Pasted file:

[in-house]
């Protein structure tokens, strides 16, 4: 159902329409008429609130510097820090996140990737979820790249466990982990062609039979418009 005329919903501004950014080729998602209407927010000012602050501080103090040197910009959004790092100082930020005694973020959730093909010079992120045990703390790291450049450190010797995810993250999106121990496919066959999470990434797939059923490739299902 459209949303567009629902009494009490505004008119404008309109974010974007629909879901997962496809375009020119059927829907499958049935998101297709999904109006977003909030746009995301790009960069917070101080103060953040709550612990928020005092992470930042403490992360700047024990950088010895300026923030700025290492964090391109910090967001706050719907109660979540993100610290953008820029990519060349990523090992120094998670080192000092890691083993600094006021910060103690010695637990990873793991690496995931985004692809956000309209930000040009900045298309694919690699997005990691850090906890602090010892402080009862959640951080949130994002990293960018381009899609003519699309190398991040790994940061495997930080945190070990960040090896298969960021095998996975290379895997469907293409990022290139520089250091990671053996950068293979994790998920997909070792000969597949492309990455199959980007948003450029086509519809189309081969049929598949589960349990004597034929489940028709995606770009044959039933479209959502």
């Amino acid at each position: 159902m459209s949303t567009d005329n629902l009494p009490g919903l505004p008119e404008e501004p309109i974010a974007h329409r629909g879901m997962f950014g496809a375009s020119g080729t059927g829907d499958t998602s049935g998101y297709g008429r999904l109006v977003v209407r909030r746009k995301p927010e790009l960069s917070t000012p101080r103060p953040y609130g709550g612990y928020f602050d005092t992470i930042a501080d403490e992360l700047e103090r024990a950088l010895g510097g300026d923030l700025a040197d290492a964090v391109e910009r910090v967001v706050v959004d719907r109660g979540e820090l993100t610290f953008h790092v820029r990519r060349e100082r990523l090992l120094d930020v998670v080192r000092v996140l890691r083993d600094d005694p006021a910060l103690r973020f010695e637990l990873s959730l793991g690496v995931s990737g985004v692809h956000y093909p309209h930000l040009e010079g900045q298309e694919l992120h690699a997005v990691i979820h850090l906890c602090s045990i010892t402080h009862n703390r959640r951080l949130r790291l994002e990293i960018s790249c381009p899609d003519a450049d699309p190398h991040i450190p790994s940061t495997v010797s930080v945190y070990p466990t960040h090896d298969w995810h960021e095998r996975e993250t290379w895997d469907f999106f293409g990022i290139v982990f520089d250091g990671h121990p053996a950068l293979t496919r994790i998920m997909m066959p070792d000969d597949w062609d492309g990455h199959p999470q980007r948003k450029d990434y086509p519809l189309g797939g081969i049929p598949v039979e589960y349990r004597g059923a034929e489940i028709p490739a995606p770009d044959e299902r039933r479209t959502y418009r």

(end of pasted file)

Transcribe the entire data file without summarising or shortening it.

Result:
[in-house]
């Protein structure tokens, strides 16, 4: 159902329409008429609130510097820090996140990737979820790249466990982990062609039979418009 005329919903501004950014080729998602209407927010000012602050501080103090040197910009959004790092100082930020005694973020959730093909010079992120045990703390790291450049450190010797995810993250999106121990496919066959999470990434797939059923490739299902 459209949303567009629902009494009490505004008119404008309109974010974007629909879901997962496809375009020119059927829907499958049935998101297709999904109006977003909030746009995301790009960069917070101080103060953040709550612990928020005092992470930042403490992360700047024990950088010895300026923030700025290492964090391109910090967001706050719907109660979540993100610290953008820029990519060349990523090992120094998670080192000092890691083993600094006021910060103690010695637990990873793991690496995931985004692809956000309209930000040009900045298309694919690699997005990691850090906890602090010892402080009862959640951080949130994002990293960018381009899609003519699309190398991040790994940061495997930080945190070990960040090896298969960021095998996975290379895997469907293409990022290139520089250091990671053996950068293979994790998920997909070792000969597949492309990455199959980007948003450029086509519809189309081969049929598949589960349990004597034929489940028709995606770009044959039933479209959502």
């Amino acid at each position: 159902m459209s949303t567009d005329n629902l009494p009490g919903l505004p008119e404008e501004p309109i974010a974007h329409r629909g879901m997962f950014g496809a375009s020119g080729t059927g829907d499958t998602s049935g998101y297709g008429r999904l109006v977003v209407r909030r746009k995301p927010e790009l960069s917070t000012p101080r103060p953040y609130g709550g612990y928020f602050d005092t992470i930042a501080d403490e992360l700047e103090r024990a950088l010895g510097g300026d923030l700025a040197d290492a964090v391109e910009r910090v967001v706050v959004d719907r109660g979540e820090l993100t610290f953008h790092v820029r990519r060349e100082r990523l090992l120094d930020v998670v080192r000092v996140l890691r083993d600094d005694p006021a910060l103690r973020f010695e637990l990873s959730l793991g690496v995931s990737g985004v692809h956000y093909p309209h930000l040009e010079g900045q298309e694919l992120h690699a997005v990691i979820h850090l906890c602090s045990i010892t402080h009862n703390r959640r951080l949130r790291l994002e990293i960018s790249c381009p899609d003519a450049d699309p190398h991040i450190p790994s940061t495997v010797s930080v945190y070990p466990t960040h090896d298969w995810h960021e095998r996975e993250t290379w895997d469907f999106f293409g990022i290139v982990f520089d250091g990671h121990p053996a950068l293979t496919r994790i998920m997909m066959p070792d000969d597949w062609d492309g990455h199959p999470q980007r948003k450029d990434y086509p519809l189309g797939g081969i049929p598949v039979e589960y349990r004597g059923a034929e489940i028709p490739a995606p770009d044959e299902r039933r479209t959502y418009r």